Haskell and Elm in Production


Who am I?

  • Senior Web Developer at LiveView Technology
  • Father of two
  • FP Programmer
  • Love LoL (B5 for life)

The Plan

  • Setting up the context
  • Picking a frontend language or framework
  • Picking a backend language or framework
  • Experience with Elm
  • Experience with Haskell

Setting up the context

What we had

  • CakePHP spaghetti mess
  • Copy-Pasta of code everywhere
  • Blend of JS libs meshed together
  • Random jQuery

What we wanted

  • Maintainability, Maintainability, Maintainability
  • Multiple SPA apps to meet our different customer needs
  • Unified cohesive frontend
  • Properly architected backend

Skills we had

  • CakePHP
  • CodeIgniter
  • Magento
  • Angular 1.x
  • jQuery
  • Vanilla JS
  • The ability to adapt


Picking a frontend language

What we wanted

  • Something that was "better" then just regular JS
  • Framework that would not get in the way
  • Something with good documentation

What we tried

  • Elm
  • Didn't feel a need to try anything else


Picking a Backend Language

What we Originally wanted

  • Able to handle changing requirements easily
  • Something we were familiar with
  • Simple, non-bloated framework
  • Maintainability, Maintainability, Maintainability

So we chose:


But What framework?

Decided to look at micro-frameworks

  • Bullet
  • Slim
  • Silex

and we chose ...


  • Functional (Elm is functional)
  • Used composer
  • Had a good recommended project structure

... but

  • Didn't seem actively maintained
    • last commit was a few years ago
  • Small community
  • Didn't like php for websockets

If not PHP then what?

  • NodeJS
  • Go
  • Rust
  • Haskell
  • Something else?


  • Which had websocket support?
  • Which had good mysql support?
  • Which had a good community?
  • Which had a "good" type system? 

... and we chose?

Never let anyone know the truth: we write total functions in strong types because we’re not clever enough to spot all the pitfalls without them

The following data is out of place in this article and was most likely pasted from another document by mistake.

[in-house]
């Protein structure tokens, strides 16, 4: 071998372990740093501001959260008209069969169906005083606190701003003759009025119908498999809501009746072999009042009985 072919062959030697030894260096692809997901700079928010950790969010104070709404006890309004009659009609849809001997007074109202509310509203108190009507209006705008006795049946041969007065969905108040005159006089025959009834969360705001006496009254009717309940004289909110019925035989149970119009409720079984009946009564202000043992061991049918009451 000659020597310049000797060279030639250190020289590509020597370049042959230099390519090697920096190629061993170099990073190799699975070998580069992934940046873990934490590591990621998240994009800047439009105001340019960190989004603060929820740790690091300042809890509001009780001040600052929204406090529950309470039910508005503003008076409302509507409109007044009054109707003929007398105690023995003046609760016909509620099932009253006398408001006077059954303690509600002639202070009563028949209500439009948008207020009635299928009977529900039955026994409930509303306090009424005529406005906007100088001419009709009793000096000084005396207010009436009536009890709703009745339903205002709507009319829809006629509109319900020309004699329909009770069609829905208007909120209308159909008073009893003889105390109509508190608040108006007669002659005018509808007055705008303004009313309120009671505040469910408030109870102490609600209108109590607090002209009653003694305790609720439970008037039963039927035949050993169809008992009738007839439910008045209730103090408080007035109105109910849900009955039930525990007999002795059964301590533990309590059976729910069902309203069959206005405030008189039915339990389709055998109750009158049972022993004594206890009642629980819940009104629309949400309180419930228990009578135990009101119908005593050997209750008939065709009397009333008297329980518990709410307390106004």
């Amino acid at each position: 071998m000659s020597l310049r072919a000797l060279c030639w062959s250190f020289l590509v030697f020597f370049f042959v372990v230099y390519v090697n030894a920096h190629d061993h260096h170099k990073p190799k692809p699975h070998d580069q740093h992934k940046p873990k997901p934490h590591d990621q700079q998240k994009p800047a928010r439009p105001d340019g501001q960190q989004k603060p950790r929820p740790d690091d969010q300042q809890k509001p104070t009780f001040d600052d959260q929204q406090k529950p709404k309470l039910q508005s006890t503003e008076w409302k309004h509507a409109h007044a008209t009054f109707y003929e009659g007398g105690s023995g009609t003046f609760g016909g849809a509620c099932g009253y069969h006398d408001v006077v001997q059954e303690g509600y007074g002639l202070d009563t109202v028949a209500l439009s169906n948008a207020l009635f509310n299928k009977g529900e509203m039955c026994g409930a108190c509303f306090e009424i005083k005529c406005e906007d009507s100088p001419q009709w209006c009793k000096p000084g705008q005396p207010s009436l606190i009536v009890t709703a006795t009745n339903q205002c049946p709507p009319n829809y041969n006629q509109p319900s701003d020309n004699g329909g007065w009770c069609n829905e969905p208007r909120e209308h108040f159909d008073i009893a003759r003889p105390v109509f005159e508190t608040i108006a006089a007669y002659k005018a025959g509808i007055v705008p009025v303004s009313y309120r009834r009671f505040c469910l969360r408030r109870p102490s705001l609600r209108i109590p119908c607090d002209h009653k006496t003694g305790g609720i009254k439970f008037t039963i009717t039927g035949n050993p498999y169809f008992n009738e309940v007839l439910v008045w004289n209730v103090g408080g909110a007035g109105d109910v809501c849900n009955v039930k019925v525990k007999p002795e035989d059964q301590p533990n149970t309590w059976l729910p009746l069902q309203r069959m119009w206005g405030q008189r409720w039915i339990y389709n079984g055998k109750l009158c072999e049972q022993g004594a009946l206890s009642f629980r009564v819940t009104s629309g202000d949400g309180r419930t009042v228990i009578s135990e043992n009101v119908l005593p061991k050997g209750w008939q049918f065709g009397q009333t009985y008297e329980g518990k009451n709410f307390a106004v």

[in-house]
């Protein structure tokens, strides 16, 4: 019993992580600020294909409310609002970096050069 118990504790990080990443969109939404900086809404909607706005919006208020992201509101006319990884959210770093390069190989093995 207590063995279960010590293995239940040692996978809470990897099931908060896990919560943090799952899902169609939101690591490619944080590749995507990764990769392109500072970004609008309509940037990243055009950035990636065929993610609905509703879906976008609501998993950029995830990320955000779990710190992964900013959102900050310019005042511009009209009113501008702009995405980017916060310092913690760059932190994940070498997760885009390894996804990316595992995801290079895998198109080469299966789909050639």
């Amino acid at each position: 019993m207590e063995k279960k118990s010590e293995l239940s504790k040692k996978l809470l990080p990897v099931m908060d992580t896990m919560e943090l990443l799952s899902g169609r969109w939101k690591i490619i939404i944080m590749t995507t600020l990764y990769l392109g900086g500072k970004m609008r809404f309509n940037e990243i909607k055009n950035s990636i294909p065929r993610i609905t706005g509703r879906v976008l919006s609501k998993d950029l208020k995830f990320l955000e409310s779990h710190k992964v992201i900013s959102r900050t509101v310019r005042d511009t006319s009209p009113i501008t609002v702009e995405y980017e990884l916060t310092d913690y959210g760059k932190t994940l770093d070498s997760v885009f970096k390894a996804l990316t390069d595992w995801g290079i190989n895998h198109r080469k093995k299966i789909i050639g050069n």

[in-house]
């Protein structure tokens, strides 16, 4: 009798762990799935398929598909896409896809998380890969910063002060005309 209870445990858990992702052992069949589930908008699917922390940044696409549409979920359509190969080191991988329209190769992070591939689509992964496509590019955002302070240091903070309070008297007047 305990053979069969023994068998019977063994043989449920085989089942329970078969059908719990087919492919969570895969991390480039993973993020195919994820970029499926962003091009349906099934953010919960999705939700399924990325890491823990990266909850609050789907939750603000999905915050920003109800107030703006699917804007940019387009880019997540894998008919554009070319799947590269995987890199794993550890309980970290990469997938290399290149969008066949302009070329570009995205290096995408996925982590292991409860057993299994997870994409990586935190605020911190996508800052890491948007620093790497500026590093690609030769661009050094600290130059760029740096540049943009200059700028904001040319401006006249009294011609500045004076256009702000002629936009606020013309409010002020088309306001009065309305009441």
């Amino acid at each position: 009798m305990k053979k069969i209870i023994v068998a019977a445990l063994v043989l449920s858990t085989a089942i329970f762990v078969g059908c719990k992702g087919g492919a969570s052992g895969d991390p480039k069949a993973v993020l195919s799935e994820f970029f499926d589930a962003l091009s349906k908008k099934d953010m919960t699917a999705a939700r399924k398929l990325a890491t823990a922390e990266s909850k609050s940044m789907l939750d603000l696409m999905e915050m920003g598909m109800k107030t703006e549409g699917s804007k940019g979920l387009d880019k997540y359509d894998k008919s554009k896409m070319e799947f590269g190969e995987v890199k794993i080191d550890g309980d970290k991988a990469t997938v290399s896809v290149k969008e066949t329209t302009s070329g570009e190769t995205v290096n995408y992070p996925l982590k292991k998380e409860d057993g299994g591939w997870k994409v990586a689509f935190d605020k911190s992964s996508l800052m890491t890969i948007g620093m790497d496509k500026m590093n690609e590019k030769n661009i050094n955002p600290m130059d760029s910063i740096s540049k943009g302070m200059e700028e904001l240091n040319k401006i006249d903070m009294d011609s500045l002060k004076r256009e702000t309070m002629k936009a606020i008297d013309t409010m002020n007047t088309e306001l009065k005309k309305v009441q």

- i-am-tom


  • Yesod has plugins for websockets
  • Persistent allowed for type safe SQL
  • Esqueleto allowed for type safe custom queries
  • Community was very friendly, new book made learning much easier
    • http://haskellbook.com/


Experience with ELM

Elm is its own paradigm

  • Thinking OOP like causes more work
  • Originally design to be a UI language
  • The Elm Architecture
  • Use types to guide design

What I Love

  • No run-time exceptions
  • No null
  • Compiler is your friend
  • Refactoring is amazing
  • No "fancy" type system features

What is frustrating

  • Direct JavaScript inter-opt

  • Some compiler messages
  • No "fancy" type system features

Community and Tooling

  • Enforced Semantic Versioning
  • Helpful Slack channel
  • Elm-Format
  • Young, but getting better every day


Experience with Haskell

What surprised me

  • That I don't need a PhD
  • Can program at low and high levels
  • Debugging is different due to lazy eval

A paradigm is a mindset about how you look at your code.

- Anjanna Vakil

(Programming Across Paradigms https://www.youtube.com/watch?v=Pg3UeB-5FdA)


  • Adheres to the Web Application Interface (WAI)
  • Type safe URLs
  • Type safe SQL
  • Like a piecemeal "Ruby on Rails" framework

What I love

  • Exceptions are used exceptionally
  • Type safe business logic
  • No null
  • Can run it "interpretted", interpreted, or compiled
  • Stack
  • Types become micro unit tests

What is frustrating

  • The seemingly huge emphasis on Monads
  • Because of advanced types, compiler message can be cryptic
  • Harder to learn if you already know OOP
    • Simple Made Easy - Rich Hickey

Community and Tooling

  • Stack is amazing! (No more cabal hell)
  • There are IRC channels and active slack channels in the Functional Programming slack
    • http://fpchat-invite.herokuapp.com/
    • https://www.haskell.org/irc
  • Hoogle
    • http://hoogle.haskell.org/
  • Hackage
    • https://hackage.haskell.org/
    • https://www.stackage.org/


Thank YOU!